Dems are growing overconfident, says Plouffe

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It was must-see TV (if you count a live webcast — soon to be available as an archived video — as TV) Monday night when David Plouffe and Karl Rove squared off in front of a live audience on the campus of California State University, Monterey Bay.

Within the first 10 minutes, Plouffe and Rove, top political advisers to President Obama and President Bush, respectively, were at each other’s throats.

Throughout the 90-minute session, Rove threw haymakers, and Plouffe slashed back with wry, sarcastic one-liners, though the two men did settle down somewhat after the intitial fireworks.

One of the more interesting themes of the debate was that Plouffe talked numerous times about the dangers of Democrats growing overconfident after capturing the White House and both chambers of Congress.

“We have to be very careful as a party,” Plouffe said. “That doesn’t mean your approach can be my way or the highway.”

“It’s very very important that we not get arrogant,” he said.

Moments later, he stated, “I think there are some people in my party who are a little over confident now.”

Rove criticized the president early on in the session for not practicing the bipartisanship he preaches. Obama, he said, “has governed in a rhetorically bipartisan way but has governed in a practical way that is not bipartisan.”

Plouffe responded, “Now I just fundamentally disagree with that.”

“There is a role for a strong opposition party. It’s a necessary part of democracy and I think people value that. But 70 percent of the people in the country right now think the Republicans in Congress are opposing the president not on policy grounds but on political grounds. So that’s basically all the Democrats and Independents in the country believe that Republicans are not offering a positive policy alternative. They’re playing politics,” Plouffe said.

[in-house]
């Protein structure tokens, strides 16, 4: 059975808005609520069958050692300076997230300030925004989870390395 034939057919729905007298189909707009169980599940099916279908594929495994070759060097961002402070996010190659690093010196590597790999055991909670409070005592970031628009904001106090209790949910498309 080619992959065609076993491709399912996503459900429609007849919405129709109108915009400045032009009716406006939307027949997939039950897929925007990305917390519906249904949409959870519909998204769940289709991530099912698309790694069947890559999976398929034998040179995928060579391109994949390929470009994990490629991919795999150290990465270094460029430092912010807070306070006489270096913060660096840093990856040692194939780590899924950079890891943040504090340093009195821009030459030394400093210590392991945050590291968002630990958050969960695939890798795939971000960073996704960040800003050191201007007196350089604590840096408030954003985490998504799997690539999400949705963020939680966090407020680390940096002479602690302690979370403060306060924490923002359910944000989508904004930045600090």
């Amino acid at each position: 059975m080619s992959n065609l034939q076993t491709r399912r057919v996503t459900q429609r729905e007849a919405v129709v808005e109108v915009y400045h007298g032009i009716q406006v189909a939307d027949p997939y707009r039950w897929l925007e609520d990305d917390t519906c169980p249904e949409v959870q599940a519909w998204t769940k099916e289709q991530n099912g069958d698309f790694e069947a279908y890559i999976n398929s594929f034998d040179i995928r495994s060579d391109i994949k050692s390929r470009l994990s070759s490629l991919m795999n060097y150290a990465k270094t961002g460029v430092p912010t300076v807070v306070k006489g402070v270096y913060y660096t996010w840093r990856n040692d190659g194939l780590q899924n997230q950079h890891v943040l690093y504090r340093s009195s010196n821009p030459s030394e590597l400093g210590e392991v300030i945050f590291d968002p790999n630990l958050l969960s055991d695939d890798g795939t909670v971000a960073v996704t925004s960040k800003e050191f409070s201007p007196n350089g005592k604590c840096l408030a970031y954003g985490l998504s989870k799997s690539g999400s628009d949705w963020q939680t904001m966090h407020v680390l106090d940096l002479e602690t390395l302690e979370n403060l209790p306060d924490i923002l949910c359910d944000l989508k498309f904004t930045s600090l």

“This is exactly the kind of of divisiveness I’m talking about,” Rove said, prompting loud laughter and applause from the crowd.

“You know, Republicans in the House laid out an alternative view of stimulus. They ran that program through the … model developed by the [Council of Economic Advisers]. They found that that program of stimulus, using the administration’s own … model, would cost half as much and generate 50 percent more jobs. Now, that’s a reasonable opinion. That’s a reasonable proposal. What did the president do? He went and held a nationally televised news conference in which he said, ‘The people who don’t agree with my proposal don’t want to do anything.’ Now if you want to bring the country together, you start by treating the proposals offered by your opposition with a certain amount of respect. You don’t dismiss the motivations of those who labored hard to come up with a constructive alternative as people who don’t want to do anything,” Rove said.

“So you think he dismissed those people out of hand?” said moderator Frank Sesno, a reporter for CNN.

“Oh absolutely, in fact they went in a meeting with him and presented it to him and his response was to tell them, ‘I won,’” Rove said. “Now contrast this with George W. Bush.”

At that last statement, there were loud laughs from some in the audience. But Rove pressed on, talking about compromises early on in the Bush administration with Democrats on the size and scope of tax cuts, and on the No Child Left Behind legislation.